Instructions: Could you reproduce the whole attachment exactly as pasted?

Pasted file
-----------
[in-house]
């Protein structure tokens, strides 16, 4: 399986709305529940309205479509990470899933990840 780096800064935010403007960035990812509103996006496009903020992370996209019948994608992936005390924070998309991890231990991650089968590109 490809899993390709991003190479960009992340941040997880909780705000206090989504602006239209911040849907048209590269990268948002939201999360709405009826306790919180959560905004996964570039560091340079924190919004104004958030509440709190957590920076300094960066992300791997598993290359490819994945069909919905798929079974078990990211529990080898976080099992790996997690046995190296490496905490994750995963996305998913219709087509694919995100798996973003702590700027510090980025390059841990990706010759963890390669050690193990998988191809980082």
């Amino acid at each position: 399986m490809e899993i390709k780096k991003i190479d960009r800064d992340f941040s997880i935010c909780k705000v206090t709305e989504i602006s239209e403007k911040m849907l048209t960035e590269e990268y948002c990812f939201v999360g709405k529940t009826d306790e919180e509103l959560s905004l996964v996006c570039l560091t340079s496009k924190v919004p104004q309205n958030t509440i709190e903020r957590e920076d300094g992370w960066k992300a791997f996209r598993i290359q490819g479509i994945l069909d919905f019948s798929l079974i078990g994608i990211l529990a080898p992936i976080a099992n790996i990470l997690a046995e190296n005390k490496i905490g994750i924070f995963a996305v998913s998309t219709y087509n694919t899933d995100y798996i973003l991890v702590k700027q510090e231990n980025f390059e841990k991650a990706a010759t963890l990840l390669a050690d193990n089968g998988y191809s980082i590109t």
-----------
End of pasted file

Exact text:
[in-house]
């Protein structure tokens, strides 16, 4: 399986709305529940309205479509990470899933990840 780096800064935010403007960035990812509103996006496009903020992370996209019948994608992936005390924070998309991890231990991650089968590109 490809899993390709991003190479960009992340941040997880909780705000206090989504602006239209911040849907048209590269990268948002939201999360709405009826306790919180959560905004996964570039560091340079924190919004104004958030509440709190957590920076300094960066992300791997598993290359490819994945069909919905798929079974078990990211529990080898976080099992790996997690046995190296490496905490994750995963996305998913219709087509694919995100798996973003702590700027510090980025390059841990990706010759963890390669050690193990998988191809980082």
């Amino acid at each position: 399986m490809e899993i390709k780096k991003i190479d960009r800064d992340f941040s997880i935010c909780k705000v206090t709305e989504i602006s239209e403007k911040m849907l048209t960035e590269e990268y948002c990812f939201v999360g709405k529940t009826d306790e919180e509103l959560s905004l996964v996006c570039l560091t340079s496009k924190v919004p104004q309205n958030t509440i709190e903020r957590e920076d300094g992370w960066k992300a791997f996209r598993i290359q490819g479509i994945l069909d919905f019948s798929l079974i078990g994608i990211l529990a080898p992936i976080a099992n790996i990470l997690a046995e190296n005390k490496i905490g994750i924070f995963a996305v998913s998309t219709y087509n694919t899933d995100y798996i973003l991890v702590k700027q510090e231990n980025f390059e841990k991650a990706a010759t963890l990840l390669a050690d193990n089968g998988y191809s980082i590109t």